Rufous-tailed jacamar

Rufous-tailed jacamar
Galbula ruficauda

(Photo from So Much Science)

Common name:
rufous-tailed jacamar (en); ariramba-de-cauda-ruiva (pt); jacamar à queue rousse (fr); jacamará colirrufo (es); rotschwanz-glanzvogel (de)

Order Galbuliformes
Family Galbulidae

This species is found from southern Mexico down to western Colombia, north-western Ecuador, northern Venezuela and the Guyanas. Also in Brazil south of the Amazon river, from Pará and Maranhão down to São Paulo and Mato Grosso do Sul, and west into Bolivia and northern Paraguay.

These birds are 22-25 cm long and weigh 20-33,5 g.

The rufous-tailed jacamar is mostly found along the edges of moist tropical forests, also using forest clearings and openings along rivers and streams. They can also be found in tall second growths, cacao plantations, mangroves, dry tropical forests and even arid scrublands. They are present from sea level up to an altitude of 900 m.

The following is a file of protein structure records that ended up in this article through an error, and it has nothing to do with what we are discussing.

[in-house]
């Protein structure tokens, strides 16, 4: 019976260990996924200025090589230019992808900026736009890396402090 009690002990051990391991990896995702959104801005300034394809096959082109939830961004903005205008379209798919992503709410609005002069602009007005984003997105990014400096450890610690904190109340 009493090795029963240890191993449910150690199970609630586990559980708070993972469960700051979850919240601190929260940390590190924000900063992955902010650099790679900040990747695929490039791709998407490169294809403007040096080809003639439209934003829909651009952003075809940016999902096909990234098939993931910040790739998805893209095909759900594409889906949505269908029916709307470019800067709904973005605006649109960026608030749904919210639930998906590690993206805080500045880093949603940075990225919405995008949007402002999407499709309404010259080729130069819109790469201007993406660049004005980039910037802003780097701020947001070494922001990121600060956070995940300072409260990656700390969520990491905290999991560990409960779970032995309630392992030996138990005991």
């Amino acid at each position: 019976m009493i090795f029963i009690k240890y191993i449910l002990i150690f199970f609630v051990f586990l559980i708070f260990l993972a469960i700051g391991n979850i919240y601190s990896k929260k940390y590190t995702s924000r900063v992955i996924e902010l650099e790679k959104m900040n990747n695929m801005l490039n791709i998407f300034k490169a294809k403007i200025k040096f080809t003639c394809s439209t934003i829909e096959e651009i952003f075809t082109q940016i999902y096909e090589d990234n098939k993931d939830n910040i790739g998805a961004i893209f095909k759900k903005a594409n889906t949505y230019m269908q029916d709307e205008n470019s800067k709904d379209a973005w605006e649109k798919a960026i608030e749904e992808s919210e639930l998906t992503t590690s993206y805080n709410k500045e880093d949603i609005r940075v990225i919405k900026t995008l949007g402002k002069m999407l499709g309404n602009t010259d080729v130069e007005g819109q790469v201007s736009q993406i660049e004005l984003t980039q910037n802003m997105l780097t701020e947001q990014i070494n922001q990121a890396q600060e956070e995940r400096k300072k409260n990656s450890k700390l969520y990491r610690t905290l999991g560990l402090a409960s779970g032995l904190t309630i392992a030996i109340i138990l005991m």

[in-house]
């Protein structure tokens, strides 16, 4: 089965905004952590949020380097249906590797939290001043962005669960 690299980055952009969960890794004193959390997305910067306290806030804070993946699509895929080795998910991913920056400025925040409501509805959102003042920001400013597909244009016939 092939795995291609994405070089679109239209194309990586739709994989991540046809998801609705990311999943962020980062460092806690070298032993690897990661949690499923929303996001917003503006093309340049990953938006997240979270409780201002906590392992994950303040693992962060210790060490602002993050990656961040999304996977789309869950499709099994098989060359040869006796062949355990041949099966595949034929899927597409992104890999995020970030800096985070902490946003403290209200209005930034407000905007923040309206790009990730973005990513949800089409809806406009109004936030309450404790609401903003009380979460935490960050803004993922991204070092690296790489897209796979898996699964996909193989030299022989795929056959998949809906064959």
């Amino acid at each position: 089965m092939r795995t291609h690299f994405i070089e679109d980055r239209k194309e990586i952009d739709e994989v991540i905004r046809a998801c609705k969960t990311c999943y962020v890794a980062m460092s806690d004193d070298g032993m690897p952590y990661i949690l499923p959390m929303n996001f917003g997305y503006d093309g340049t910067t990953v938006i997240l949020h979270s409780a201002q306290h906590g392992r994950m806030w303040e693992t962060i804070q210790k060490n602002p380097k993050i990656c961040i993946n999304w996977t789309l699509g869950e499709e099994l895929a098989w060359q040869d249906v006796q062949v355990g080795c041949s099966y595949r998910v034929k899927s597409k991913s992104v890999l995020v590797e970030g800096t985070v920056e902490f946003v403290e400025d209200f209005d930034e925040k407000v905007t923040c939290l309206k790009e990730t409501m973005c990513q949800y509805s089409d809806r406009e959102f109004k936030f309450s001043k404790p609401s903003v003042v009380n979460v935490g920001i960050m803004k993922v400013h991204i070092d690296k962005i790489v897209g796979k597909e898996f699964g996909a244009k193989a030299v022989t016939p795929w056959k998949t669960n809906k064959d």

They hunt flying insects by sallying out from a perch, preferring butterflies, dragonflies, wasps and flies, but also taking grasshoppers and bugs. They are known to take poisonous butterflies that other animals avoid, being able to selectively eat the meaty, non-toxic body parts, namely the thoracic muscles and abdomen, and discard the rest.

Rufous-tailed jacamars can breed all year round, varying between different parts of their range. They are monogamous and nest in a 30-40 cm long burrow, excavated by both sexes
in almost any vertical or steeply inclined surface of bare earth, including steep slopes, banks, gully walls, clay adhering to fallen tree roots, and termitaries. The female lays 2-4 white eggs with cinnamon spots, which are incubated by both parents for 19-23 days. The chicks are fed by both parents and fledge 18-26 days after hatching.

IUCN status – LC (Least Concern)
This species has a very large breeding range and a global population estimated at 0,5-5 million individuals. Despite this species tolerance of degraded and man-made habitats declines have been reported in Panama and Costa Rica owing to hunting pressure, human interference and habitat loss.

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